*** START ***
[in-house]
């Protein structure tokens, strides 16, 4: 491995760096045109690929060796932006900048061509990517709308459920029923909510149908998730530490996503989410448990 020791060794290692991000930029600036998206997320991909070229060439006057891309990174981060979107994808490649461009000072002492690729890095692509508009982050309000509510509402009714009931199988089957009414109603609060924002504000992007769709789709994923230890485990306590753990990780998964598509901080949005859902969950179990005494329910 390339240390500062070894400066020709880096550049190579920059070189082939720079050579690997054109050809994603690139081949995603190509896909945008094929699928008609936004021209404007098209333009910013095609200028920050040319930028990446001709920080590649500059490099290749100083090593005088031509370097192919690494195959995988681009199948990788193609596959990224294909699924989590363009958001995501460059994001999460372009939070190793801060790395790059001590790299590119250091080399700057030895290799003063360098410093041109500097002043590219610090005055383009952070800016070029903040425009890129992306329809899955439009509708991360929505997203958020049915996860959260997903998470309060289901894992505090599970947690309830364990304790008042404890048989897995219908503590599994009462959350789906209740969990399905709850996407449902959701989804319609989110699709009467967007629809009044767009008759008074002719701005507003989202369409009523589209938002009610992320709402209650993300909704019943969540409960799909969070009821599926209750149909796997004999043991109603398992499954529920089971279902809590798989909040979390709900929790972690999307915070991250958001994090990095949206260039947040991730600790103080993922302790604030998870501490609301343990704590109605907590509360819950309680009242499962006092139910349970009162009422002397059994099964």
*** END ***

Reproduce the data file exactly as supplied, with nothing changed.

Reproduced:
[in-house]
């Protein structure tokens, strides 16, 4: 491995760096045109690929060796932006900048061509990517709308459920029923909510149908998730530490996503989410448990 020791060794290692991000930029600036998206997320991909070229060439006057891309990174981060979107994808490649461009000072002492690729890095692509508009982050309000509510509402009714009931199988089957009414109603609060924002504000992007769709789709994923230890485990306590753990990780998964598509901080949005859902969950179990005494329910 390339240390500062070894400066020709880096550049190579920059070189082939720079050579690997054109050809994603690139081949995603190509896909945008094929699928008609936004021209404007098209333009910013095609200028920050040319930028990446001709920080590649500059490099290749100083090593005088031509370097192919690494195959995988681009199948990788193609596959990224294909699924989590363009958001995501460059994001999460372009939070190793801060790395790059001590790299590119250091080399700057030895290799003063360098410093041109500097002043590219610090005055383009952070800016070029903040425009890129992306329809899955439009509708991360929505997203958020049915996860959260997903998470309060289901894992505090599970947690309830364990304790008042404890048989897995219908503590599994009462959350789906209740969990399905709850996407449902959701989804319609989110699709009467967007629809009044767009008759008074002719701005507003989202369409009523589209938002009610992320709402209650993300909704019943969540409960799909969070009821599926209750149909796997004999043991109603398992499954529920089971279902809590798989909040979390709900929790972690999307915070991250958001994090990095949206260039947040991730600790103080993922302790604030998870501490609301343990704590109605907590509360819950309680009242499962006092139910349970009162009422002397059994099964």